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Old 13-08-2007, 01:10   #16
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This site may be useful. Click on wiring diagrams. Looks like a universal diagram for all their engines and the resolution is pretty crummy.

Universal M-12 Images and Specifications - Universal Diesel Engine Owners Manual - Marine Diesel Direct / Torresen Sailing Site
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Old 13-08-2007, 01:32   #17
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OK, you will firstly have to downgrade your estimated waterspeed. 6.6 kts is theoretical and will not be an actual. 5 kts would be more likely. This is because of several factors. Theoretical is based on wave length theory and does not contain other influences that come into the real world of a boat in water causing displacment and friction. The problem is that the wave length is changing the closer you reach the theoretical point of max. The Friction if the Hull in the water influences the shape of the wave. So the waterline is effectively shortening and a bow wave is developing that the bow is trying to rise up over. The result is the last 10% of speed costs 90% of the energy.
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Old 13-08-2007, 05:57   #18
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Couple more questions.

The wiring diagram,(Universal Diesel Engine Owners Manual - Wiring Diagram - Marine Diesel Direct / Torresen Sailing Site) shows the tach wired to an output from the alternator, the other wires on the tach are common to the other gauges. Does the tach convert an output from the alt to show rpm, or how does that work?

The whole theorectical hull speed thing is a bit confusing so I just accept it for what it is. However, the other day we had 7.4 (that was short lived but we maintained the high 6's for quite some time) on our fish finder with a paddle wheel sender. We were heeled over fairly good but not excessive so wll increases?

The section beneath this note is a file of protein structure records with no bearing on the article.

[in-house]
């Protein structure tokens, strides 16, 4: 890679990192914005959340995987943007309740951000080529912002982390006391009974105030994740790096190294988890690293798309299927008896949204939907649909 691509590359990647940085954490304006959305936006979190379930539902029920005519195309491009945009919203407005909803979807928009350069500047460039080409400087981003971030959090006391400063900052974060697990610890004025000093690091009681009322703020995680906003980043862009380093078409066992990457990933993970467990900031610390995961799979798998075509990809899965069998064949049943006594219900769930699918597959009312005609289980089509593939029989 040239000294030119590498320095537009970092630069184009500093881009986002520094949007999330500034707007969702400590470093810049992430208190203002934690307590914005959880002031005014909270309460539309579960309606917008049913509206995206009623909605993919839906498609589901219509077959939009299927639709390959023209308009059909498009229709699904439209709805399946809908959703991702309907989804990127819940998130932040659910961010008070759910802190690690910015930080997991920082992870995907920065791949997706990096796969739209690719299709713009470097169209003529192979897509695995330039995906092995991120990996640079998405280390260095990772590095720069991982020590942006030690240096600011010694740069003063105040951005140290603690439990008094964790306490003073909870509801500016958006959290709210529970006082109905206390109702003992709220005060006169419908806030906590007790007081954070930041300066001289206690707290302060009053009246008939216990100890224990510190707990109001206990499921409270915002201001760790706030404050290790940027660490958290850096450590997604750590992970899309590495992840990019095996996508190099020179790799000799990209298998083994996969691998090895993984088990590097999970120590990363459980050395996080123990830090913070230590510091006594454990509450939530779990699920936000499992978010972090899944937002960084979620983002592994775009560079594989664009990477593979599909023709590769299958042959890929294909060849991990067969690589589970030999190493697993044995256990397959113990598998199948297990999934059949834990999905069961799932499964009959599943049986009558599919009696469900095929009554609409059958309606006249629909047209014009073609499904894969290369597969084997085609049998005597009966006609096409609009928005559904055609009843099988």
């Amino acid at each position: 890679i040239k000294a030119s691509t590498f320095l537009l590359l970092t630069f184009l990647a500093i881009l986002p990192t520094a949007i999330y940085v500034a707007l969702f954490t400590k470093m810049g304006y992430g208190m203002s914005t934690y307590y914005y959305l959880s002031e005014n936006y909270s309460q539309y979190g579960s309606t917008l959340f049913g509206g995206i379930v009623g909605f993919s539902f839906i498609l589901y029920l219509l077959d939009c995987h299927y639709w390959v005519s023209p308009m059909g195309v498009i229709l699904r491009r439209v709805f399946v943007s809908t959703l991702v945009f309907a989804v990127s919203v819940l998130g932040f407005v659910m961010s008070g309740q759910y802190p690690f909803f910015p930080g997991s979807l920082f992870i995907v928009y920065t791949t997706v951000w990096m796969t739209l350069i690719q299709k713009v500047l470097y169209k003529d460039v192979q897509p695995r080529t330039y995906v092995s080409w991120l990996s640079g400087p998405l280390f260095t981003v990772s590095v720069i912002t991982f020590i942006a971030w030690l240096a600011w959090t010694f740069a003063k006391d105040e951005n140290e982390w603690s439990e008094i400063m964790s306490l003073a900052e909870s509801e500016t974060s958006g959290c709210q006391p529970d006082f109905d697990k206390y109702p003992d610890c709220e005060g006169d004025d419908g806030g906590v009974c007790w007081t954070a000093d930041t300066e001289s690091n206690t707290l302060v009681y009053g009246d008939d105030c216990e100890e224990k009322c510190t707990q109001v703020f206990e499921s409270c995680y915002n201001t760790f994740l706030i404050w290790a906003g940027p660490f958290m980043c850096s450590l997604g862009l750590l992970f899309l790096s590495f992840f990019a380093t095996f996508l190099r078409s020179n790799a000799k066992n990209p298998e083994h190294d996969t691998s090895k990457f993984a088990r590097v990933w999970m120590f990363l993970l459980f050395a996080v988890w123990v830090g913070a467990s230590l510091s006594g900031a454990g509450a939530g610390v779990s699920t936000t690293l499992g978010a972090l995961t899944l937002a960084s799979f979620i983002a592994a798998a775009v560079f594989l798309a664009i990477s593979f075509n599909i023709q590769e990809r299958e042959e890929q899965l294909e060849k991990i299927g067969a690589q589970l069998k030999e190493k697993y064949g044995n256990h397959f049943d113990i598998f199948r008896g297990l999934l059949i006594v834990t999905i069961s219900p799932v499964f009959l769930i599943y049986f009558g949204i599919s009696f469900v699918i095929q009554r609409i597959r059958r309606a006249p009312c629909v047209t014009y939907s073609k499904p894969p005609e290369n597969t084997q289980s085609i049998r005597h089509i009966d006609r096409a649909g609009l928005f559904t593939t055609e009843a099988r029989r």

BTW this site has been really educational, thanks.
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Old 13-08-2007, 08:52   #19
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On diesel engines tachometer signal is generated by one of 3 things: 1) the alternator, 2) the magnetic sensor, which counts gear teeth, or 3) a Hall effect tachometer signal generator that is spun by the mechanical take-off.

An alternator Tachometer is energized by the pulse frequency generated by the alternator, which in turn is dependent on the alternator's rotor speed. These tachometers will have to be adjusted and calibrated to accommodate the alternator pulley ratio, and number of poles.

The diesel alternator tachometer (Dark Grey wire) is hooked up the AC (Stator) tap of the alternator. This connection can be marked as: W, AC, AUX, S, R, TACH, or nothing at all.

See also:

VDO Tachometer:
http://usa.siemensvdo.com/NR/rdonlyr...mmDiameter.pdf
And:
http://www.sso-usa.com/marine/Techni...Alternator.pdf

And:
Alternator Tachometer Signals - by Ample Power
Alternator Tachometer Signals
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Old 13-08-2007, 13:57   #20
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The only way to get a realy true speed reading is to use a GPS and run across an area that has no tide, across the tide, or in both directions and take the sum of the speed.

In regards to the tachometer, you need to ensure that it is calibrated. They have a means of settign them on the back and this needs to be done, or all readings are totaly erroneouse.
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Old 13-08-2007, 23:23   #21
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Quote:
Originally Posted by bmiller
However, the other day we had 7.4 (that was short lived but we maintained the high 6's for quite some time) on our fish finder with a paddle wheel sender. We were heeled over fairly good but not excessive so wll increases?